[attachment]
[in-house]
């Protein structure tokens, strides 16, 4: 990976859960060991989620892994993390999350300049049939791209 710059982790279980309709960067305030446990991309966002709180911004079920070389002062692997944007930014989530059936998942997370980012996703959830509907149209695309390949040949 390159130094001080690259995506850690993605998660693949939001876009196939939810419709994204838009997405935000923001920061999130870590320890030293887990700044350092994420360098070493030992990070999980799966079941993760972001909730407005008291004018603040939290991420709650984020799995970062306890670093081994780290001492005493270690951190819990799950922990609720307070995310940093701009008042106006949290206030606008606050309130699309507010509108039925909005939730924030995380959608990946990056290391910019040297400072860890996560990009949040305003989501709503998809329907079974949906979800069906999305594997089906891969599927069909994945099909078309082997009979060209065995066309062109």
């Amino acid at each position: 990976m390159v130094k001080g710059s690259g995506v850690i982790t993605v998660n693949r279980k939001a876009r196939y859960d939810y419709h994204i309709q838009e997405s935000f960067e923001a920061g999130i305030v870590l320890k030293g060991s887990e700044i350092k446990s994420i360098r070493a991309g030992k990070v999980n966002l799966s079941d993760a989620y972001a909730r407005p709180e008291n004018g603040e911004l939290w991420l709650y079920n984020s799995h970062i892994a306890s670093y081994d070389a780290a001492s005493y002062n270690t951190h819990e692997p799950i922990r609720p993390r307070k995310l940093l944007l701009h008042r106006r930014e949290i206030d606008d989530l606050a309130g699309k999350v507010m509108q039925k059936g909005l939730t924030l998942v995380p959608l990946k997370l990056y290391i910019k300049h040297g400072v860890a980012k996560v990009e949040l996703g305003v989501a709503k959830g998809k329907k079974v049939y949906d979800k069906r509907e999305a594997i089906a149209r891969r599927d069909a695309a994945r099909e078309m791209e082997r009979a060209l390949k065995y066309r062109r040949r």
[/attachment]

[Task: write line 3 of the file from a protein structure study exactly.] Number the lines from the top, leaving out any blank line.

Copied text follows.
């Amino acid at each position: 990976m390159v130094k001080g710059s690259g995506v850690i982790t993605v998660n693949r279980k939001a876009r196939y859960d939810y419709h994204i309709q838009e997405s935000f960067e923001a920061g999130i305030v870590l320890k030293g060991s887990e700044i350092k446990s994420i360098r070493a991309g030992k990070v999980n966002l799966s079941d993760a989620y972001a909730r407005p709180e008291n004018g603040e911004l939290w991420l709650y079920n984020s799995h970062i892994a306890s670093y081994d070389a780290a001492s005493y002062n270690t951190h819990e692997p799950i922990r609720p993390r307070k995310l940093l944007l701009h008042r106006r930014e949290i206030d606008d989530l606050a309130g699309k999350v507010m509108q039925k059936g909005l939730t924030l998942v995380p959608l990946k997370l990056y290391i910019k300049h040297g400072v860890a980012k996560v990009e949040l996703g305003v989501a709503k959830g998809k329907k079974v049939y949906d979800k069906r509907e999305a594997i089906a149209r891969r599927d069909a695309a994945r099909e078309m791209e082997r009979a060209l390949k065995y066309r062109r040949r």